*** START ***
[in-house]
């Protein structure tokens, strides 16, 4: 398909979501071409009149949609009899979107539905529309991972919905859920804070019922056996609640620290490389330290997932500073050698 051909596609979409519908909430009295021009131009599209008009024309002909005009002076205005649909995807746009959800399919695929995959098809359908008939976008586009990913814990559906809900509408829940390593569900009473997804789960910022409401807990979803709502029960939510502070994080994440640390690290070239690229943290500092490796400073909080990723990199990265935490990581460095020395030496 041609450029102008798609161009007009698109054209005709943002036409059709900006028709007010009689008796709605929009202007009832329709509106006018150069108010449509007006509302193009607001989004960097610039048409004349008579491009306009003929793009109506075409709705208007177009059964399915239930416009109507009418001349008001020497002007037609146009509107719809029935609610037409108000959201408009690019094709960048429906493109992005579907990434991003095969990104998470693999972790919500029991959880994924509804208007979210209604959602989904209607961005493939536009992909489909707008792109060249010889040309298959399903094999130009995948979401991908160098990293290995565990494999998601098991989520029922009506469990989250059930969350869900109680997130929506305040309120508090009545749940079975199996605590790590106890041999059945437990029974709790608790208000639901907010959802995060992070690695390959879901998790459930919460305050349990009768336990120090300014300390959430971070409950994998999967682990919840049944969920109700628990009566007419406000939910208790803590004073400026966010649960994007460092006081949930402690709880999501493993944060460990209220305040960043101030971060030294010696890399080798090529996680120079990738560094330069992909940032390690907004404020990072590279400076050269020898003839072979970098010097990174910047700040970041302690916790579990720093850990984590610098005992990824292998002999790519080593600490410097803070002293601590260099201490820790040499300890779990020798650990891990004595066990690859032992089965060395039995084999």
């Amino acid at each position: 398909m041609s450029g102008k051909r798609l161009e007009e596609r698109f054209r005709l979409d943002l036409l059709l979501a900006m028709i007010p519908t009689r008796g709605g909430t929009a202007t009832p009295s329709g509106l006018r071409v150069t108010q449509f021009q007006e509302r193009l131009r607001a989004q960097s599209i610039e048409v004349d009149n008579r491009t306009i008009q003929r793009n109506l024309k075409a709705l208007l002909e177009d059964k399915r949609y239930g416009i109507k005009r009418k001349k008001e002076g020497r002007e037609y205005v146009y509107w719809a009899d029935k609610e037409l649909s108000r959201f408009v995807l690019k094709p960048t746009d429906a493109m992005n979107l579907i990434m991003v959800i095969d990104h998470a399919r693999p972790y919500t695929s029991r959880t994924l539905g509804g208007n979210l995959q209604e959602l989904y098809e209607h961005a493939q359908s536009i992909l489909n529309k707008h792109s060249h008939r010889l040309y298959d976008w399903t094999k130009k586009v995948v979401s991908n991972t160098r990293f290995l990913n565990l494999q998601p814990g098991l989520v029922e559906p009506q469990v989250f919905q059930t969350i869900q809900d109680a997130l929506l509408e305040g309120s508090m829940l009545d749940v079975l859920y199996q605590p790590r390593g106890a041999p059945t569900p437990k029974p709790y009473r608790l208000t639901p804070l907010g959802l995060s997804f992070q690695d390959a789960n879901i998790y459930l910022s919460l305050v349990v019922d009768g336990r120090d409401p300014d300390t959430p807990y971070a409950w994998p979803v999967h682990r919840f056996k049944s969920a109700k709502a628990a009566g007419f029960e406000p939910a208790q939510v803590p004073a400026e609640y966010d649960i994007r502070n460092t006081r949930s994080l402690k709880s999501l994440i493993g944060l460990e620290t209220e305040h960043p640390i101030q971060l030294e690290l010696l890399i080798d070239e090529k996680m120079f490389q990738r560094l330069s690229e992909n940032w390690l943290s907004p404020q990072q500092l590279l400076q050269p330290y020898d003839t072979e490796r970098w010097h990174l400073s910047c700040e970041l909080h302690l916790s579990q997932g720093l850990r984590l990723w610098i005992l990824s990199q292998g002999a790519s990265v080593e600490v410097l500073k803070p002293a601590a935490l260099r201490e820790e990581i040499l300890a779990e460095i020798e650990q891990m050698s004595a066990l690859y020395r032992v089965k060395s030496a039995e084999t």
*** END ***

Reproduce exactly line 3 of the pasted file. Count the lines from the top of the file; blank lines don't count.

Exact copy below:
């Amino acid at each position: 398909m041609s450029g102008k051909r798609l161009e007009e596609r698109f054209r005709l979409d943002l036409l059709l979501a900006m028709i007010p519908t009689r008796g709605g909430t929009a202007t009832p009295s329709g509106l006018r071409v150069t108010q449509f021009q007006e509302r193009l131009r607001a989004q960097s599209i610039e048409v004349d009149n008579r491009t306009i008009q003929r793009n109506l024309k075409a709705l208007l002909e177009d059964k399915r949609y239930g416009i109507k005009r009418k001349k008001e002076g020497r002007e037609y205005v146009y509107w719809a009899d029935k609610e037409l649909s108000r959201f408009v995807l690019k094709p960048t746009d429906a493109m992005n979107l579907i990434m991003v959800i095969d990104h998470a399919r693999p972790y919500t695929s029991r959880t994924l539905g509804g208007n979210l995959q209604e959602l989904y098809e209607h961005a493939q359908s536009i992909l489909n529309k707008h792109s060249h008939r010889l040309y298959d976008w399903t094999k130009k586009v995948v979401s991908n991972t160098r990293f290995l990913n565990l494999q998601p814990g098991l989520v029922e559906p009506q469990v989250f919905q059930t969350i869900q809900d109680a997130l929506l509408e305040g309120s508090m829940l009545d749940v079975l859920y199996q605590p790590r390593g106890a041999p059945t569900p437990k029974p709790y009473r608790l208000t639901p804070l907010g959802l995060s997804f992070q690695d390959a789960n879901i998790y459930l910022s919460l305050v349990v019922d009768g336990r120090d409401p300014d300390t959430p807990y971070a409950w994998p979803v999967h682990r919840f056996k049944s969920a109700k709502a628990a009566g007419f029960e406000p939910a208790q939510v803590p004073a400026e609640y966010d649960i994007r502070n460092t006081r949930s994080l402690k709880s999501l994440i493993g944060l460990e620290t209220e305040h960043p640390i101030q971060l030294e690290l010696l890399i080798d070239e090529k996680m120079f490389q990738r560094l330069s690229e992909n940032w390690l943290s907004p404020q990072q500092l590279l400076q050269p330290y020898d003839t072979e490796r970098w010097h990174l400073s910047c700040e970041l909080h302690l916790s579990q997932g720093l850990r984590l990723w610098i005992l990824s990199q292998g002999a790519s990265v080593e600490v410097l500073k803070p002293a601590a935490l260099r201490e820790e990581i040499l300890a779990e460095i020798e650990q891990m050698s004595a066990l690859y020395r032992v089965k060395s030496a039995e084999t």